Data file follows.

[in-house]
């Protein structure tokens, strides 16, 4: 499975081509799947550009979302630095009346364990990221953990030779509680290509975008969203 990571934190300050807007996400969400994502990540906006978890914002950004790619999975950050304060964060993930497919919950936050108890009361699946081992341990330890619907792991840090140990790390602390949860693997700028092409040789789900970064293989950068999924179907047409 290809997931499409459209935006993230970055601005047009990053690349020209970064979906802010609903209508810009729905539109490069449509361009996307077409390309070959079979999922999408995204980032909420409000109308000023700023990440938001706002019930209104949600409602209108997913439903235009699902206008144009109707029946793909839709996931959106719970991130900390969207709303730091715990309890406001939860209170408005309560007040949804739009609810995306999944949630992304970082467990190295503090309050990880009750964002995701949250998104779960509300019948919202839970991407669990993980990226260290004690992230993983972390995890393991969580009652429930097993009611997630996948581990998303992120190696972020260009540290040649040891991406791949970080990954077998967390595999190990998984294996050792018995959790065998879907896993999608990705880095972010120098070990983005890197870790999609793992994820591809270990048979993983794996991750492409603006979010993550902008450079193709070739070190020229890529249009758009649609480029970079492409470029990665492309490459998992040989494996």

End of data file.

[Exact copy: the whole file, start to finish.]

[in-house]
């Protein structure tokens, strides 16, 4: 499975081509799947550009979302630095009346364990990221953990030779509680290509975008969203 990571934190300050807007996400969400994502990540906006978890914002950004790619999975950050304060964060993930497919919950936050108890009361699946081992341990330890619907792991840090140990790390602390949860693997700028092409040789789900970064293989950068999924179907047409 290809997931499409459209935006993230970055601005047009990053690349020209970064979906802010609903209508810009729905539109490069449509361009996307077409390309070959079979999922999408995204980032909420409000109308000023700023990440938001706002019930209104949600409602209108997913439903235009699902206008144009109707029946793909839709996931959106719970991130900390969207709303730091715990309890406001939860209170408005309560007040949804739009609810995306999944949630992304970082467990190295503090309050990880009750964002995701949250998104779960509300019948919202839970991407669990993980990226260290004690992230993983972390995890393991969580009652429930097993009611997630996948581990998303992120190696972020260009540290040649040891991406791949970080990954077998967390595999190990998984294996050792018995959790065998879907896993999608990705880095972010120098070990983005890197870790999609793992994820591809270990048979993983794996991750492409603006979010993550902008450079193709070739070190020229890529249009758009649609480029970079492409470029990665492309490459998992040989494996």